Reacting to the CBO estimate in conflict with Obama's budget estimates, Ezra acknowledges basic math:

Revenues and outlays simply don't match up in the near future. For the next few years, that's fine: You run deficits amidst a recession. Beyond that, there are a number of policy changes -- like health system reform -- that can substantially cut spending. But we've now had two presidents in a row cut taxes substantially. Eventually, that has to stop, or we have to start spending less.

Krugman is more optimistic:

What the projections suggest is that Obama’s longer-term agenda, or a progressive agenda in general, needs more revenue; that’s probably true, although there’s huge uncertainty about any long-term projection. That revenue might come from environmental policies: I’ve been hearing that realistic projections of the revenue from cap and trade might be much higher than assumed in the budget. In any case, however, it’s really a political question: are we willing, ultimately, to pay the modest costs of a better society.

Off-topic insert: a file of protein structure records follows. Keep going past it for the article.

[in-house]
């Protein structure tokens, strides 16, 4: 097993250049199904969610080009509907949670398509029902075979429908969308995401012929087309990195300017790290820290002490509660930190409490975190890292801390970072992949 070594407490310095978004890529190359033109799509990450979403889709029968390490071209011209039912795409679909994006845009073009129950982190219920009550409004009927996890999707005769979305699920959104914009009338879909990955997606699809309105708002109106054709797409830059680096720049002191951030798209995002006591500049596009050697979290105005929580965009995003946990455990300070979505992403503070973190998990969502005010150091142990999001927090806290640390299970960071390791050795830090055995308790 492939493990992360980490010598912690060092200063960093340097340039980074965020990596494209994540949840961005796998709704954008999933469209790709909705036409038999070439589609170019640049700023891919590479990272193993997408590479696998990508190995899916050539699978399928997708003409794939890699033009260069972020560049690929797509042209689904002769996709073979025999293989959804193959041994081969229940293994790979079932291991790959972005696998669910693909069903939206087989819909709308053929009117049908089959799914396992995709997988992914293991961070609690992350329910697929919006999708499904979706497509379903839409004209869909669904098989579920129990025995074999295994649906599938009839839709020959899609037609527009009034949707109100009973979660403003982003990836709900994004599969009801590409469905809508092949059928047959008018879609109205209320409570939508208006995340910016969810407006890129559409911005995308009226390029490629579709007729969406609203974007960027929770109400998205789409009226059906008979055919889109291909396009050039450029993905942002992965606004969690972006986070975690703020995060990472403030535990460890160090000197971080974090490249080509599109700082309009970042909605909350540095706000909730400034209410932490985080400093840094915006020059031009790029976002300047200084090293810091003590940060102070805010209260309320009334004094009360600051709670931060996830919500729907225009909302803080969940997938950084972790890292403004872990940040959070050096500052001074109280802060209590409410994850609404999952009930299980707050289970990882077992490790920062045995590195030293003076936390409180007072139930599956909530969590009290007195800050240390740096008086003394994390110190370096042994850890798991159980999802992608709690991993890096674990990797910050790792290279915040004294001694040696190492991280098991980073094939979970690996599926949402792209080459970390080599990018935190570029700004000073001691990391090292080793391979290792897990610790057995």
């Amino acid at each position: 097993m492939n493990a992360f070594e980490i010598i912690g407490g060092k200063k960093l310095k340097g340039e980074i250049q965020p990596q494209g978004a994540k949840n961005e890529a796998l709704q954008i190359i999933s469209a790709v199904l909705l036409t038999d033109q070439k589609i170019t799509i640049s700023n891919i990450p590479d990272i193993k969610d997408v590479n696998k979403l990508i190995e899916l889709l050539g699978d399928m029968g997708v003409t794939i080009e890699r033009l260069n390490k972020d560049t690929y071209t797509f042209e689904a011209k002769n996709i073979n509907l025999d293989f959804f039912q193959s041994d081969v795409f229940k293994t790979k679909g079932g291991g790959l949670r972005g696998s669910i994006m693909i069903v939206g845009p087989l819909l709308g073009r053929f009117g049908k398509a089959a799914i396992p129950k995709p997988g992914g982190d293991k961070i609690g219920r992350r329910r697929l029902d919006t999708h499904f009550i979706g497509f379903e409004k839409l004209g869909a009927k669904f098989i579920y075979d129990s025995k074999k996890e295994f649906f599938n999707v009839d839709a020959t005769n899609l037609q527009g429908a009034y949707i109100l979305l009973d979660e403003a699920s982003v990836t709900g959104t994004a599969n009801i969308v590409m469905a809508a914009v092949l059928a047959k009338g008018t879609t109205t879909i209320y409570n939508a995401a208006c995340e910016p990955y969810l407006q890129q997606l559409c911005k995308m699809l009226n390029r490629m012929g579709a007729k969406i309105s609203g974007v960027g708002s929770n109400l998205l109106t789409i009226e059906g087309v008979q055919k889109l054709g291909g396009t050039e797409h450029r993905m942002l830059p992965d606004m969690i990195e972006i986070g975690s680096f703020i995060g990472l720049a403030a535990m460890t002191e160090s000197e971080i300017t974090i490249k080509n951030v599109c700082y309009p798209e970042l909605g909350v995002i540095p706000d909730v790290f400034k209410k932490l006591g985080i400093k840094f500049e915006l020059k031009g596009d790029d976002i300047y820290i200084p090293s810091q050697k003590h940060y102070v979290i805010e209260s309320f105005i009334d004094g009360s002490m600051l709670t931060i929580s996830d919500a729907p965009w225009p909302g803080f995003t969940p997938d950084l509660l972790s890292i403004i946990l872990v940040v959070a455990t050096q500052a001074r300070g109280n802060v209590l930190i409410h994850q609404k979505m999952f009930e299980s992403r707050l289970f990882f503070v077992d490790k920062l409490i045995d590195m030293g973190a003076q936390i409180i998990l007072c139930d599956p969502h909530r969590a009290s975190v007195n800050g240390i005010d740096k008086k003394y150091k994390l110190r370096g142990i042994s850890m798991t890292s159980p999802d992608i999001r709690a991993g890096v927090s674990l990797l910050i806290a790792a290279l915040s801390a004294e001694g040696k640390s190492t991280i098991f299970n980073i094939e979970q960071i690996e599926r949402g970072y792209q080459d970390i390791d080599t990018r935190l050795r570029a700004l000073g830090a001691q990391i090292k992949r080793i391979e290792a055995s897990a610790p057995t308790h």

The assumptions in that last sentence are why I remain a conservative. I'm unsure why a "better society" means social, tax-payer-funded welfare and healthcare for the wealthy till the end of their days; or why large agricultural subsidies help us at all; or why the countless corporate tax shelters add anything but distortion to the economy; or why an open-ended commitment to turning Afghanistan - yes, Afghanistan - into a stable democracy is worth more billions; etc. I'm happy with short-term costly fixes to emergent problems - especially if they help restrain long-term healthcare costs or stall climate change. But only if we balance them with long term cuts in the entitlements state and defense retrenchment. Obama said he'd do that. He hasn't. It's a major break with those of us in the center who supported him.